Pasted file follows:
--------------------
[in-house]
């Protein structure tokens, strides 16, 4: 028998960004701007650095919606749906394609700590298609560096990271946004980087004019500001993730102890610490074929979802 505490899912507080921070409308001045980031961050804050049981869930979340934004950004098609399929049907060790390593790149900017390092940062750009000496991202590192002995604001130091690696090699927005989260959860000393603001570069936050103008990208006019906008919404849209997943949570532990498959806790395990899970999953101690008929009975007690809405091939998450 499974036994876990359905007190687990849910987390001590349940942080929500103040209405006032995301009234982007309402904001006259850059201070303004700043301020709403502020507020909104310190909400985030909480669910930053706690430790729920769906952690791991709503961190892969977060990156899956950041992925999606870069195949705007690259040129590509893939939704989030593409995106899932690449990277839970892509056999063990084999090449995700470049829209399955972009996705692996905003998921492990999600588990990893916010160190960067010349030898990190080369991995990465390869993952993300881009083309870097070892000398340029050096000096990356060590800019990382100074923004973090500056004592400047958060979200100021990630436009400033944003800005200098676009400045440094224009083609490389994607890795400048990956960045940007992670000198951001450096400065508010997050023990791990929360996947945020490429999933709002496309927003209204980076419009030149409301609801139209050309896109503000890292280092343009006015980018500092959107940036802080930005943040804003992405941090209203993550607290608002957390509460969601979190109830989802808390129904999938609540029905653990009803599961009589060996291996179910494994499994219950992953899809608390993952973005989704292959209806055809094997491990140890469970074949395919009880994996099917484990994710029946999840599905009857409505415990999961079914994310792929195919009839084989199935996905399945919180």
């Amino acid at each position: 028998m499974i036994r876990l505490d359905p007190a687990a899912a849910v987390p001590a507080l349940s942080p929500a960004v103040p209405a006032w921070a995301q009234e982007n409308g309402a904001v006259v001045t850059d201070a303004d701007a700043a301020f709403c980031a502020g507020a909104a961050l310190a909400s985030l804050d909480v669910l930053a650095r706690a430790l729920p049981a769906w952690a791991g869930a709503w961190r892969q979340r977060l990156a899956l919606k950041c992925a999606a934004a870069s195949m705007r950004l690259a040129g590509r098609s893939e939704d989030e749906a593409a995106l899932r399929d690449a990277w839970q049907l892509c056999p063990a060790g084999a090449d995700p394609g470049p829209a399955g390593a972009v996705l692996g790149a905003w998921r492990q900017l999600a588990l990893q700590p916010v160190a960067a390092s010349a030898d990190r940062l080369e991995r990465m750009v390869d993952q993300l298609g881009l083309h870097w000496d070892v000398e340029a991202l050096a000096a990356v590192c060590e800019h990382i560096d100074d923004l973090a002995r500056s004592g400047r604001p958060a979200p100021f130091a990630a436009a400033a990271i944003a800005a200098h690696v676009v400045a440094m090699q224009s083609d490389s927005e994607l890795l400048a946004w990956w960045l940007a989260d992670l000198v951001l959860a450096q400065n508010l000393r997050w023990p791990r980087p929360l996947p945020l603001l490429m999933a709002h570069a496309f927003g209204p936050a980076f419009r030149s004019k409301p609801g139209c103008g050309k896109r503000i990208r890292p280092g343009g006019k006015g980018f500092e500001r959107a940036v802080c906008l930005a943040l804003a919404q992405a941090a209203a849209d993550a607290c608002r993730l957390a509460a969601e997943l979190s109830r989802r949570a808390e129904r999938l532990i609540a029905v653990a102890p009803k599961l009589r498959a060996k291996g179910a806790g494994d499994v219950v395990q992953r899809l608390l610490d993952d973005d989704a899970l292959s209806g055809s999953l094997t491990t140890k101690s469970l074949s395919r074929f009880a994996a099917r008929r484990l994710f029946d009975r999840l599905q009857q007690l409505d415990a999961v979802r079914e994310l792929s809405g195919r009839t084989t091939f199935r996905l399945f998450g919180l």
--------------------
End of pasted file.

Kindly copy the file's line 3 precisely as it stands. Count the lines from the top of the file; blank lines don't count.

């Amino acid at each position: 028998m499974i036994r876990l505490d359905p007190a687990a899912a849910v987390p001590a507080l349940s942080p929500a960004v103040p209405a006032w921070a995301q009234e982007n409308g309402a904001v006259v001045t850059d201070a303004d701007a700043a301020f709403c980031a502020g507020a909104a961050l310190a909400s985030l804050d909480v669910l930053a650095r706690a430790l729920p049981a769906w952690a791991g869930a709503w961190r892969q979340r977060l990156a899956l919606k950041c992925a999606a934004a870069s195949m705007r950004l690259a040129g590509r098609s893939e939704d989030e749906a593409a995106l899932r399929d690449a990277w839970q049907l892509c056999p063990a060790g084999a090449d995700p394609g470049p829209a399955g390593a972009v996705l692996g790149a905003w998921r492990q900017l999600a588990l990893q700590p916010v160190a960067a390092s010349a030898d990190r940062l080369e991995r990465m750009v390869d993952q993300l298609g881009l083309h870097w000496d070892v000398e340029a991202l050096a000096a990356v590192c060590e800019h990382i560096d100074d923004l973090a002995r500056s004592g400047r604001p958060a979200p100021f130091a990630a436009a400033a990271i944003a800005a200098h690696v676009v400045a440094m090699q224009s083609d490389s927005e994607l890795l400048a946004w990956w960045l940007a989260d992670l000198v951001l959860a450096q400065n508010l000393r997050w023990p791990r980087p929360l996947p945020l603001l490429m999933a709002h570069a496309f927003g209204p936050a980076f419009r030149s004019k409301p609801g139209c103008g050309k896109r503000i990208r890292p280092g343009g006019k006015g980018f500092e500001r959107a940036v802080c906008l930005a943040l804003a919404q992405a941090a209203a849209d993550a607290c608002r993730l957390a509460a969601e997943l979190s109830r989802r949570a808390e129904r999938l532990i609540a029905v653990a102890p009803k599961l009589r498959a060996k291996g179910a806790g494994d499994v219950v395990q992953r899809l608390l610490d993952d973005d989704a899970l292959s209806g055809s999953l094997t491990t140890k101690s469970l074949s395919r074929f009880a994996a099917r008929r484990l994710f029946d009975r999840l599905q009857q007690l409505d415990a999961v979802r079914e994310l792929s809405g195919r009839t084989t091939f199935r996905l399945f998450g919180l």